The pathogenesis of DLBCL is associated with various growth-promoting signals. One of the critical targets of these pathways is the c-Myc (hereafter Myc) proto-oncogene. Although the Myc proto-oncogene is tightly regulated in normal cells, it is abnormally regulated in tumor cells at the transcriptional and post-transcriptional levels. Myc gene dysregulation has been observed in lymphoid neoplasia8,9,10,11,12. Molecular mechanisms by which Myc contributes to tumorigenesis are mostly related to Myc overexpression. The translocation of Myc to the immunoglobulin (Ig) locus, leading to its overexpression, occurs in most Burkitt’s lymphomas. The rearrangement and amplification of Myc are also frequently identified in DLBCL2,13. Eμ-myc transgenic mouse model is commonly used to simulate Myc-induced lymphoma; in these transgenic mice, the Myc gene is introduced in the lymphoid-specific Ig heavy chain (IgH) locus. Approximately 90% of Eμ-myc mice invariably develop B-cell lymphomas during the first five months11,14,15,16.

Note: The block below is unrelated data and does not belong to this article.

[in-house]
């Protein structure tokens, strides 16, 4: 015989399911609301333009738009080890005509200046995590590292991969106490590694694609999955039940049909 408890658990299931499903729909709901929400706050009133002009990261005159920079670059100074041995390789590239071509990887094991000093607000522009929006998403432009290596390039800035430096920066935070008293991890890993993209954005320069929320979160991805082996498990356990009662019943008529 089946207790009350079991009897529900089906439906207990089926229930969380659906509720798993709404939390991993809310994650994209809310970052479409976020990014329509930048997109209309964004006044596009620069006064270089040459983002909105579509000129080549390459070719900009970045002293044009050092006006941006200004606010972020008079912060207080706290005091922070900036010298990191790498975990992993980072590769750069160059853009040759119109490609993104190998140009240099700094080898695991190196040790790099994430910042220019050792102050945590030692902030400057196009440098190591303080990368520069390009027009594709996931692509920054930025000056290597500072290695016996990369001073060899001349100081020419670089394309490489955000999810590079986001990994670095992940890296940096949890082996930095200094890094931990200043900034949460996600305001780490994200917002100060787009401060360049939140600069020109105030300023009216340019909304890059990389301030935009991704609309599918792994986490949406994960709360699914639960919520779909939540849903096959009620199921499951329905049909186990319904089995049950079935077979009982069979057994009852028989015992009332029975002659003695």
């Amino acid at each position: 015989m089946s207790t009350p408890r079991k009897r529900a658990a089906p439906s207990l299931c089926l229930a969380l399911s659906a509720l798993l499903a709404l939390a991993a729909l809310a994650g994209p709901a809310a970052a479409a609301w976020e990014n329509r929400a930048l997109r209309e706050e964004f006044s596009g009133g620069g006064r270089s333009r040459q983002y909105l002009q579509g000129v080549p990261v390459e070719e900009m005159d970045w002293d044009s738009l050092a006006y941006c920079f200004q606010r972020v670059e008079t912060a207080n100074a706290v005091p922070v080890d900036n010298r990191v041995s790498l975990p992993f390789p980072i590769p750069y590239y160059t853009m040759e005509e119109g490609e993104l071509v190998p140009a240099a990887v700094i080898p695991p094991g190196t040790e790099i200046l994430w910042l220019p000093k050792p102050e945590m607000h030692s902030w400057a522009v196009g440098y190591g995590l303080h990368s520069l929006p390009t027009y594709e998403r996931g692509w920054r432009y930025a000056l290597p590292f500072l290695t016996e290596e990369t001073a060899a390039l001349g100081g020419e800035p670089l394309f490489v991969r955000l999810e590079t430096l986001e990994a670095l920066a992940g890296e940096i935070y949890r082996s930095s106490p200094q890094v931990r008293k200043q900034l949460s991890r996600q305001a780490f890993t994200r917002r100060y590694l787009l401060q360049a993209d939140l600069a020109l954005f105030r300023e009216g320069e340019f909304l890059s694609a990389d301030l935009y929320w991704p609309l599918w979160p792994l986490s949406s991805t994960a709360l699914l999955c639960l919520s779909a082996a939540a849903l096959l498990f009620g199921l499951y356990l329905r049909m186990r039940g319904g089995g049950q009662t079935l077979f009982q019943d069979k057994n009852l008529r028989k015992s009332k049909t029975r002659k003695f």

Most growth factors bind to cell-surface receptors and then induce the auto-phosphorylation of receptor tyrosine kinases, which activate downstream signaling proteins and regulate gene transcription. B cell receptor (BCR) is one of the critical signaling molecules for the survival and differentiation of both normal and malignant B cells. It is an Ig molecule that forms a type I transmembrane protein on the surface of B cells. It transduces activated signals in the B cell following its recognition of a specific antigen17,18. The binding of ligands or antigens to BCR leads to the phosphorylation of downstream proteins, inducing the activation of proteins with phosphotyrosine-binding SH2 domains, such as phosphatidylinositol 3-kinase (PI3K) and Bruton’s tyrosine kinase (BTK). PI3K phosphorylation induces the formation of PIP3, which in turn activates AKT. Activated AKT triggers the phosphorylation/activation of various substrates involved in the regulation of cell survival and cellular growth. BTK, another critical component of BCR signaling, is involved in B cell development. BTK phosphorylates phospholipase C, which hydrolyzes phosphatidylinositol 4,5-bisphosphoate (PIP2) into inositol triphosphate (IP3) and diacylglycerol (DAG). These two secondary messengers regulate gene expression by activating proteins involved in NF-κB and MAPK pathways. NF-κB is a transcription factor that promotes inflammation, B cell survival, proliferation, and differentiation. MAPK also facilitates cell proliferation. Abnormalities in BCR signaling are associated with chronic lymphocytic leukemia and B-cell lymphomas19,20,21. Indeed, numerous anti-cancer therapies target BCR and downstream proteins to treat these types of malignancies22.